Cost blowout pushes Australia's business register overhaul to $1.5bn

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Cost blowout pushes Australia's business register overhaul to $1.5bn

Assessment reveals $1bn more needed to complete project.

The former federal government has been accused of hiding a $1 billion blowout in its massive consolidation of business registers, with costs now projected to come in at $1.5 billion.

Newly-appointed financial services minister Stephen Jones revealed the significant deviation in the planned cost of the modernising business registers (MBR) program had come to light in the months since taking office.

The project, which has been underway for three years, is replacing the 30-year-old Australian Business Register and 31 other registers with a single platform operated by a new one-stop shop service called Australian Business Registry Services.

The former government first revealed the overhaul in August 2017 after ditching controversial plans to sell-off the Australia Securities and Investments Commission’s registry business in 2016.

The project was initially funded to the tune of $19.3 million in the 2018-19 budget, with additional funding injections of $60.6 million and $419.9 million provided in 2019-20 and 2020-21, respectively.

But Jones on Tuesday said a recent assessment of the project now put the cost of the project at more like $1.5 billion – approximately $1 billion more than has currently been set aside.

The figure is also approximately 15 times more than what was flagged in 2016, when then finance minister Mathias Cormann said the project was expected to cost “somewhat more” than $100 million.

Jones accused the former government of hiding the true cost of the project, which still has two years to run, ahead of the election earlier this year.

“It was well known the MBR technology upgrade was in trouble, but the former government never revealed how much,” Jones said.

“Now Treasury briefings are revealing to the Albanese Government it could cost $1.5bn, more than a billion dollars over what the Coalition said it would cost.”

Jones is reportedly now seeking advice on how to manage the project’s costs following the assessment, noting that it remains “an important project”

“It will amalgamate 30 business registries, update the technology platform and deliver a more integrated experience for Australia’s hard working business owners,” he said.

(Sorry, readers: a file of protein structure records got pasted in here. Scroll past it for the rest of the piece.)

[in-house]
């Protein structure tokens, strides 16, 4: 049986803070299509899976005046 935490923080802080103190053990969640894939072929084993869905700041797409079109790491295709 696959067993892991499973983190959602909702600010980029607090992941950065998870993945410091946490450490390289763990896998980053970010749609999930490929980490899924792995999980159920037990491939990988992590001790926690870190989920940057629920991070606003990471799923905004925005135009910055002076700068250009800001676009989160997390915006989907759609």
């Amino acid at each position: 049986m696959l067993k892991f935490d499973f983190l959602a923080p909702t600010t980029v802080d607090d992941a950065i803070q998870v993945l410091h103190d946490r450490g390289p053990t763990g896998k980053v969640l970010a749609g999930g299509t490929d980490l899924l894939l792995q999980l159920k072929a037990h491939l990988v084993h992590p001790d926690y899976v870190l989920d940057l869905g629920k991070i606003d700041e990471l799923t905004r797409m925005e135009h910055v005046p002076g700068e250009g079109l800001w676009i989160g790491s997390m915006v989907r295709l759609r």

“It will also harden cyber security for our business community.”

The project is already on the radar of the Australian National Audit Office, which earlier this month flagged it as one of 85 potential audits that could take place over the coming 12 months.

Any audit would look at the effectiveness of the ATO’s design, planning and early implementation of the program, including the introduction of the director ID.

Of the $500 million already committed to the project, Accenture – which has been working with the Australian Taxation Office on MBR since 2019 – will have picked up at least $202 million by Novemeber 2023.

The firm was initially brought in to perform high-level design work in the project’s early phase at a cost of $3 million – a contract that ultimate grew to $109.7 million.

Since then, Accenture has picked up contracts for “pipeline and deliveryC and, most recently, “business design and delivery contract”, which will see it provide integration and UX/UI design.

It also scored a $6.5 million deal for the “provision of security services to support the MBR program” last week.

New Zealand-based registry software specialist Foster Moore, meanwhile, is providing the registry solution that will serve as the main ABRS registry platform under a $40 million contract.

In recent weeks, the ATO has started conducting usability testing of key registry services with a small group of agents using a “clickable prototype”.

According to minutes of the MBR business advisory group from June, “prototypes of the system will show users how the system will look and behave, using mock information, not the actual system”.

A further three rounds of testing focused on other components are expected to be completed before the end of August.

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